Northern Ireland (Elections) Bill — Disqualification — 22 Apr 1998

Patrick McLoughlin MP, West Derbyshire did not vote.

Clause 1 ordered to stand part of the Bill.

I beg to move amendment No. 5, in page 1, line 25, leave out 'local' and insert 'Parliamentary'.

This is a probing amendment. I am curious to know why the Government want to use the local rather than the parliamentary electoral roll for this purpose. I am sure that there is a good reason, but it is not immediately apparent to me. I assume that some people are on one register but not on the other. What is the precise reason for using the register of local electors rather than the electoral register used for parliamentary elections? Will the Minister elucidate that point?

Mr. Paul Murphy:

The first reason is that the franchise reflects that which will be used for the Scottish Parliament. The second reason is that nine members of the House of Lords will be able to vote and we should not deny them that opportunity in Northern Ireland. The third

I beg to move amendment No. 22, in page 2, leave out lines 12 and 13.

The Second Deputy Chairman:

With this, it will be convenient to discuss the following amendments: No. 7, in page 2, leave out lines 15 and 16.

No. 8, in page 2, leave out line 17.

No. 9, in page 2, line 17, at end insert

Thurrock (Mr. Mackinlay), the Minister should tell the Committee exactly what is being done to combat electoral fraud and to ensure that the electoral process is honest, because IRA-Sinn Fein are not in the slightest worried about complying with UK electoral law; they are out to break it in every way they can. That being so, we should be told whether the Government are thinking of other means of identification for both the assembly and the referendum.

We have not yet been told anything about how people will be identified in either of the electoral turnouts. We need to know, because the parties will want to have a clear idea of what they will be expected to do in the run-up to the assembly elections and, indeed, to the referendum. Therefore, as the Government are taking this very wide power to make provision about the election and

"any matter relating to it"--

it is not just some matters--perhaps we can be told exactly what is intended.

Subsection (6)(a) says that an order may

"provide for an alteration made after a specified date in a register of local electors to be disregarded".

There is a cut-off date whereby a name can be placed on the electoral register. I am one of those folk who have always taken a fairly black-and-white view of the electoral register. As the Minister and the Committee will know, the register is compiled using electors' place of residence on 15 September in Northern Ireland and 10 October in Great Britain. That extra month in Northern Ireland gives the parties, the chief electoral officer and his deputies an opportunity to investigate those claiming the right to cast their ballot in elections in Northern Ireland. I welcome that.

I would be happy if the date of 15 September applied to Great Britain as well as to Northern Ireland. A date of 10 October creates a huge problem on this side of the Irish sea, as students return to university and are registered both at home and at university. A 15 September date would probably mean that 90 per cent. of those students would be at home and registered at home. A whole series of problems would then disappear overnight. I have made that point a number of times to the Home Office, but so far--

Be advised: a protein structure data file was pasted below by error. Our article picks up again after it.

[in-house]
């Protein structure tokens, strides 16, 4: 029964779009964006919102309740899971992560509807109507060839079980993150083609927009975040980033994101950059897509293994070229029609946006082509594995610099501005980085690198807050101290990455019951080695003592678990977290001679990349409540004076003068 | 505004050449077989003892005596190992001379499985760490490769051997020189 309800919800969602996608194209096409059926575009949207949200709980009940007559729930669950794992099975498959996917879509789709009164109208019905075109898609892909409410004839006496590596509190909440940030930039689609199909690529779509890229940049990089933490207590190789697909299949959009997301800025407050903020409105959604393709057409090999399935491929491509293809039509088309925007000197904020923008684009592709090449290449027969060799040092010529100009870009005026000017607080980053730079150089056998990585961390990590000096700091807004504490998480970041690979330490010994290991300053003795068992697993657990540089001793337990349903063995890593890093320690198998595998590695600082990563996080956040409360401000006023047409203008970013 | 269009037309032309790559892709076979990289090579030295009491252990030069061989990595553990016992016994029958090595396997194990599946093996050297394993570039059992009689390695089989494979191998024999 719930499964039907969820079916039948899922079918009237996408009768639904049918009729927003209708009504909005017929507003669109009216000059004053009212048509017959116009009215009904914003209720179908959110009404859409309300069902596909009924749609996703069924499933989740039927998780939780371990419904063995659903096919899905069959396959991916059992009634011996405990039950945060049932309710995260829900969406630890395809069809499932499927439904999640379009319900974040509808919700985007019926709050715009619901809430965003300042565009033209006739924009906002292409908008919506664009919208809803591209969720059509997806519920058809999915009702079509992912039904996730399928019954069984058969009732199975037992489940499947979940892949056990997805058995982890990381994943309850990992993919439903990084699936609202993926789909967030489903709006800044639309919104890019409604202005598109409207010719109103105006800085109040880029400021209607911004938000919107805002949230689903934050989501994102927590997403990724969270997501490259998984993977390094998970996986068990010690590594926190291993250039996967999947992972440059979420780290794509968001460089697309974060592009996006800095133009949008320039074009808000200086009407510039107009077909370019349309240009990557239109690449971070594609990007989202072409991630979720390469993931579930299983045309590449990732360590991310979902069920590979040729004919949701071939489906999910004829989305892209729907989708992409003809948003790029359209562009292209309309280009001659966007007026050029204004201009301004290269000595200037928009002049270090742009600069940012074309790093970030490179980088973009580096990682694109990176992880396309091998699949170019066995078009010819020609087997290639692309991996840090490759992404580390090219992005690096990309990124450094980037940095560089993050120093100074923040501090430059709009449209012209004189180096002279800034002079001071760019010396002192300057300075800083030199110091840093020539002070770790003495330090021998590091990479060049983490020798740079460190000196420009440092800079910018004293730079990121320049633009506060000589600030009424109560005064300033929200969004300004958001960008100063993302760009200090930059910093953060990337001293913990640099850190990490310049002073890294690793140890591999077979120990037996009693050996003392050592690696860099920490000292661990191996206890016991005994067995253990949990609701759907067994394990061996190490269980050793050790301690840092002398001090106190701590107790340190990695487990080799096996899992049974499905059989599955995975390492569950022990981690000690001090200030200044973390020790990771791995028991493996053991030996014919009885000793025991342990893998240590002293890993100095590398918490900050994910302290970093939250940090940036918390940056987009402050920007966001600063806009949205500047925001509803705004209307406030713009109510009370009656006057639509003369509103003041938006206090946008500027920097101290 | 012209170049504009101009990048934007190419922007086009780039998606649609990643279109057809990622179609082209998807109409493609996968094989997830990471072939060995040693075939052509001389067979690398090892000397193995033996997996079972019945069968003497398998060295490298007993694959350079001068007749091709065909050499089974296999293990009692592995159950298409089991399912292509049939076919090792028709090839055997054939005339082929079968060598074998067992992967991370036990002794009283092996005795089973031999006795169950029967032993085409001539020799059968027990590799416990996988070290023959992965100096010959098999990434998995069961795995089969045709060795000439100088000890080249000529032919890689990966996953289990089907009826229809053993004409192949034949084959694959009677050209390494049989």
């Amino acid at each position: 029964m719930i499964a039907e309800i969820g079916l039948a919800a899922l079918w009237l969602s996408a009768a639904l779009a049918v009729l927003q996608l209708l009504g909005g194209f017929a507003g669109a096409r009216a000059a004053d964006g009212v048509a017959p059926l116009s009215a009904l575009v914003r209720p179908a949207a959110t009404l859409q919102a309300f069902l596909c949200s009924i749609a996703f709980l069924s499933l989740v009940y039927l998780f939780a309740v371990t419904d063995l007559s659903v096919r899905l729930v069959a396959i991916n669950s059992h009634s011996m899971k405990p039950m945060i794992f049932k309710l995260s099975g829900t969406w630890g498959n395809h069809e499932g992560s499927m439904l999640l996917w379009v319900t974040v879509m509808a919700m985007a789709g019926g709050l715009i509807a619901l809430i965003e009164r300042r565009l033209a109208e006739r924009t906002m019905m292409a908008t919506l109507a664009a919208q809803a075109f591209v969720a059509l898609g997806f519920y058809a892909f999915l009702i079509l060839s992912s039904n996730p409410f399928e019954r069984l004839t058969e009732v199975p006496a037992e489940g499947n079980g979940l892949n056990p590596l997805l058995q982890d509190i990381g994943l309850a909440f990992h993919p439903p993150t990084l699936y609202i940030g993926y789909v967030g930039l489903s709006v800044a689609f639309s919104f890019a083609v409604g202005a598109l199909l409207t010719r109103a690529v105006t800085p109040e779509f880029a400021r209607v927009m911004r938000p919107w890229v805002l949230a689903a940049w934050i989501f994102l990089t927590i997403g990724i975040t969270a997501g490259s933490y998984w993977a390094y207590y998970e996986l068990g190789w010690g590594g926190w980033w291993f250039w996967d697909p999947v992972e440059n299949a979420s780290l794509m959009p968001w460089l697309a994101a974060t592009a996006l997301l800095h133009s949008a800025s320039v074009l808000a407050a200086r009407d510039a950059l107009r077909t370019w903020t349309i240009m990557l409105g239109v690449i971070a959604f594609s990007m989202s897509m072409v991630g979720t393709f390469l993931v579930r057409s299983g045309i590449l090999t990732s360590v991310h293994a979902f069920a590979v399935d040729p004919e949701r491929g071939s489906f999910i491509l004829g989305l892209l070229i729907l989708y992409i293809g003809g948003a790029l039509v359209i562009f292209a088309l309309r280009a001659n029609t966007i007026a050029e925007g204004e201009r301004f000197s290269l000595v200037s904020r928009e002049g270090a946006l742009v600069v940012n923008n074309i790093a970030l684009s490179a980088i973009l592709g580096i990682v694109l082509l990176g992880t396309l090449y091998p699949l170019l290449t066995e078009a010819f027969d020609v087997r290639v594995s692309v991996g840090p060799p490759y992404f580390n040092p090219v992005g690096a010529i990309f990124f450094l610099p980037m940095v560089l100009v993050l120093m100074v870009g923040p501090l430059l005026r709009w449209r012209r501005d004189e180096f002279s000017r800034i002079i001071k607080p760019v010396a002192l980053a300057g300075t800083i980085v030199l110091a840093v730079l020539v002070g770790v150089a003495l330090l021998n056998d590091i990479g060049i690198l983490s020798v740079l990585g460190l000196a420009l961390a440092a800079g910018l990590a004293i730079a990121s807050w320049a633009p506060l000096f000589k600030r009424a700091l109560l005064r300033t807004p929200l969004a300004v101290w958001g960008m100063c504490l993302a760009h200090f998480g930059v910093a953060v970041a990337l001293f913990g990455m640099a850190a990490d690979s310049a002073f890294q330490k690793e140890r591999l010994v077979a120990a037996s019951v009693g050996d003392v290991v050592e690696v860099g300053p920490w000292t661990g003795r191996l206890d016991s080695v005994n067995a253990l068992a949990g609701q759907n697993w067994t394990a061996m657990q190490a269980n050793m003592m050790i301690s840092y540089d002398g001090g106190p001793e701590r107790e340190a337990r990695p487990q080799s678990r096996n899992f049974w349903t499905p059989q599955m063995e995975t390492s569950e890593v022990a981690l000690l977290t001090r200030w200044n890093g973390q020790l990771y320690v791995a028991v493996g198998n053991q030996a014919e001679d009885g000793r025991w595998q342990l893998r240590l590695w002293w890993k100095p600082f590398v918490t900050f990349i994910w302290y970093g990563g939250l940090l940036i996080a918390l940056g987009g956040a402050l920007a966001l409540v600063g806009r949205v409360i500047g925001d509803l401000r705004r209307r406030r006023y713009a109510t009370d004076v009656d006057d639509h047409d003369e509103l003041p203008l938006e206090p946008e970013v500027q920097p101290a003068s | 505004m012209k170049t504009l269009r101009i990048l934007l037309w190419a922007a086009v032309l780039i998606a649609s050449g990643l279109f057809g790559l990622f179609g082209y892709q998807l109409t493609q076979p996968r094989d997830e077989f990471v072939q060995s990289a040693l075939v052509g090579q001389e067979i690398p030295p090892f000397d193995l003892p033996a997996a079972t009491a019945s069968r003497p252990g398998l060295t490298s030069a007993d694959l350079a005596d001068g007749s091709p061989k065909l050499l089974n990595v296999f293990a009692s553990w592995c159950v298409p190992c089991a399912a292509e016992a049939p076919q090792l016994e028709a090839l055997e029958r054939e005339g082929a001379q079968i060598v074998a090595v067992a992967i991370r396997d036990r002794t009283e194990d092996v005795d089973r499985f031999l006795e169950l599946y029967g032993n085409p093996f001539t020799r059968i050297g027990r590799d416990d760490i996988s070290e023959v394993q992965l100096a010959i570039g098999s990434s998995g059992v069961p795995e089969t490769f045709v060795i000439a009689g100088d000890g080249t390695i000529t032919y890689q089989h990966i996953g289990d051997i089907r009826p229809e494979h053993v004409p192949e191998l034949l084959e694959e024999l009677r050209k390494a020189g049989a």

Amendment, by leave, withdrawn.

Clause 2 ordered to stand part of the Bill.

I beg to move amendment No. 2, in page 2, leave out lines 21 to 23 and insert--

'(2) An order under subsection (1) above may--

(a) require a seat last filled by a member of a registered party to be filled by another member nominated by that party (without a by-election);

(b) provide for a by-election to be held;

(c) prescribe such other method of filling vacancies as the Secretary of State thinks fit; and different provision (including provision that a vacancy shall not be filled) may be made for different circumstances.

(3) In this section "registered party" means any party registered under any enactment providing for the registration of political parties.'.

Amendment, by leave, withdrawn.

Clause 3 ordered to stand part of the Bill.

That applies to shadow Ministers and Ministers when they take office. It cannot be clearer than that.

Question put, That the amendment be made:--

The Committee divided: Ayes 10, Noes 174.

Historical Hansard | Online Hansard |

Party Summary

Votes by party, red entries are votes against the majority for that party.

What is Tell? '+1 tell' means that in addition one member of that party was a teller for that division lobby.

What are Boths? An MP can vote both aye and no in the same division. The boths page explains this.

What is Turnout? This is measured against the total membership of the party at the time of the vote.

PartyMajority (No)Minority (Aye)BothTurnout
Con0 402.5%
DUP0 1 (+1 tell)0100.0%
Lab149 (+2 tell) 0036.2%
LDem21 0045.7%
PC1 0025.0%
SDLP2 0066.7%
SNP1 0016.7%
UKUP0 10100.0%
UUP0 4 (+1 tell)050.0%
Total:174 10028.9%

Rebel Voters - sorted by party

MPs for which their vote in this division differed from the majority vote of their party. You can see all votes in this division, or every eligible MP who could have voted in this division

Sort by: Name | Constituency | Party | Vote

NameConstituencyPartyVote
no rebellions

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